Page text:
• Chelsea Jaensch soars into Rio 2016 Olympic Games (Getty Images)Source: Getty Images
Chelsea Jaensch joined Brooke Stratton on the Rio 2016 team with Australia set to be represented at the Olympics by a duo of women's long jumpers for the first time since 1984
Ann Odong

Athletics Australia
21 Feb 2016 - 2:06 PM  UPDATED 21 Feb 2016 - 2:23 PM

Chelsea Jaensch has soared onto the list of Australian athletes to qualify for the Rio 2016 Olympic Games with a leap of 6.70m at the 2016 Canberra Track Classic. 

Jaensch’s jump sees her join Victorian Brooke Stratton at Rio, with Australia being represented by two women long jumpers for the first time since the Los Angeles 1984 Olympic Games. 

“I was so surprised. I thought the jump was so ugly,” said Jaensch. “It reiterates that sometimes what you feel and what it is are so different.”

“It shows that you just have to get it done. I was in shock, but it takes the pressure off now.”

In one of the best finals in recent history, Stratton and Jaensch battled it out with the Victorian recording a new personal best jump of 6.94m – just six centimetres short of Bronwyn Thompson’s 14 year old Australian record. 

It was the second time in two weeks Stratton had recorded a personal best after delivering a 6.79m jump at the ACT Athletics Championships.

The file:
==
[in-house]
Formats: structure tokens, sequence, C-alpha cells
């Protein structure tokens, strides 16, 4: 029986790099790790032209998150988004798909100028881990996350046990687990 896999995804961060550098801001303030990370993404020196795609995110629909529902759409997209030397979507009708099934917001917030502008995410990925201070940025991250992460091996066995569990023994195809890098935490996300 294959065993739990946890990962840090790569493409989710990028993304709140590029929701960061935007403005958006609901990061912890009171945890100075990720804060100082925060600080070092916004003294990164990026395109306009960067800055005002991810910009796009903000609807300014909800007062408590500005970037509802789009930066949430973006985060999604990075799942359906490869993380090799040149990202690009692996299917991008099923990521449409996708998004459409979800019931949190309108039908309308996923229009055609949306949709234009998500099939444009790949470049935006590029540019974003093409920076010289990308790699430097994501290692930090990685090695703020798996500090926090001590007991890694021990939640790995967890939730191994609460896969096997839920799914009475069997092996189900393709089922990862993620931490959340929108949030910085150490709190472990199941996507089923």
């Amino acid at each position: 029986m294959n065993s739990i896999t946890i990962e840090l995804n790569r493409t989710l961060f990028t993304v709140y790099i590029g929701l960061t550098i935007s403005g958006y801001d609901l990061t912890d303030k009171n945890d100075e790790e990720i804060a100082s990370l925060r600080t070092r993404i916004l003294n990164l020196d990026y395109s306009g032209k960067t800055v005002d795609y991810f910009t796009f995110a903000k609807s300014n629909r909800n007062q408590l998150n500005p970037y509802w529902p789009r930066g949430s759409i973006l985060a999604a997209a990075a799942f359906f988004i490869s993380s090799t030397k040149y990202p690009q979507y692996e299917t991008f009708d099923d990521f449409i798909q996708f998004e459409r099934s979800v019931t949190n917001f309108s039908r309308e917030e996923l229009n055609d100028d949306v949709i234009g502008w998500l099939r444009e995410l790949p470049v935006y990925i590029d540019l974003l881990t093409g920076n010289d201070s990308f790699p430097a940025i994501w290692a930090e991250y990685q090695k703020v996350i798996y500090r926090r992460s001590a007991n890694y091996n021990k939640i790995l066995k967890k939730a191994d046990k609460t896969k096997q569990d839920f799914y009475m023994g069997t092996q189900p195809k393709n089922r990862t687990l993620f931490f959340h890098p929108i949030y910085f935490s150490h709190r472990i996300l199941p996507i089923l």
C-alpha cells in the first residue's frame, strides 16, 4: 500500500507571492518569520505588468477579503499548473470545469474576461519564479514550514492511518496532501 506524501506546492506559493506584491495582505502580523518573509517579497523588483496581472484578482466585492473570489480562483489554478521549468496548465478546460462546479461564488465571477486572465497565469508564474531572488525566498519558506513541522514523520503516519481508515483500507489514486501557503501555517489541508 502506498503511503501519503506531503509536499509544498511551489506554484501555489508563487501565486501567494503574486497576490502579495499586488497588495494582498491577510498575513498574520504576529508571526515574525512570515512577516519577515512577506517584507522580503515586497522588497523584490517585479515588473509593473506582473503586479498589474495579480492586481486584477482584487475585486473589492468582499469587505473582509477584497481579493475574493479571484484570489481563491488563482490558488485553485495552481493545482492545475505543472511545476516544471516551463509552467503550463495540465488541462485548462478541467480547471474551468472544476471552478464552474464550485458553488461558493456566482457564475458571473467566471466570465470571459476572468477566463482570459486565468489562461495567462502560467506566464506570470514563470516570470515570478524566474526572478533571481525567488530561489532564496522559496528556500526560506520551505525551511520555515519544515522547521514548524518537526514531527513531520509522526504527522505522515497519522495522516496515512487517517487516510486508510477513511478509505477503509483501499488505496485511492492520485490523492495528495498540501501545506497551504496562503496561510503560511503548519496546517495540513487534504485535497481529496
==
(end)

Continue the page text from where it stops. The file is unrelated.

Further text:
The jump at the Canberra Classic now moves the 22 year old to second on the Australian All-Time List. 

It is also a jump that would have won bronze at the London 2012 Olympic Games and placed her fifth in the final at the 2015 IAAF World Championships in Beijing. 

“It’s pretty crazy to think how the last two weeks have gone,” Stratton said.

“I am absolutely ecstatic about it, but that’s what makes it so special.”

Canberra Classic produces top performances

The impressive results continued on the track with Ella Nelson also recording personal best times as she took out both the women’s 100m and 200m finals. 

In the 100m Nelson narrowly beat out national record holder Melissa Breen and Toea Wisil with a time of 11.42. 

The New South Wales sprinter then backed up the win with a stellar 22.53 run in the 200m final to add a second Rio 2016 standard. 

It is the fastest since Melinda Gainsford-Taylor in 2000.

“The confidence I have now is amazing,” said a pleased Nelson.  

“The time from the other week made me so excited and it made me wonder what I could do.”

“We had a plan to get through the 100m into 200m double, and the aim was 22.72 when I got back out there, so we are pretty happy to know that I ran 22.53 today.”


  • Michelle Jenneke ran 13.07 (w: +1.7) to win the women’s 100m hurdles. Brianna Beahan placed second in a personal best time of 13.17, with Abbie Taddeo third
  • Lauren Wells took out the women’s 400m hurdles with a season best time of 56.39
  • Eleanor Patterson cleared a season best 1.91m to win the women’s high jump
  • Commonwealth Games bronze medallist Kelsey-Lee Roberts  posted a sixth round throw of 59.02m to claim the women’s javelin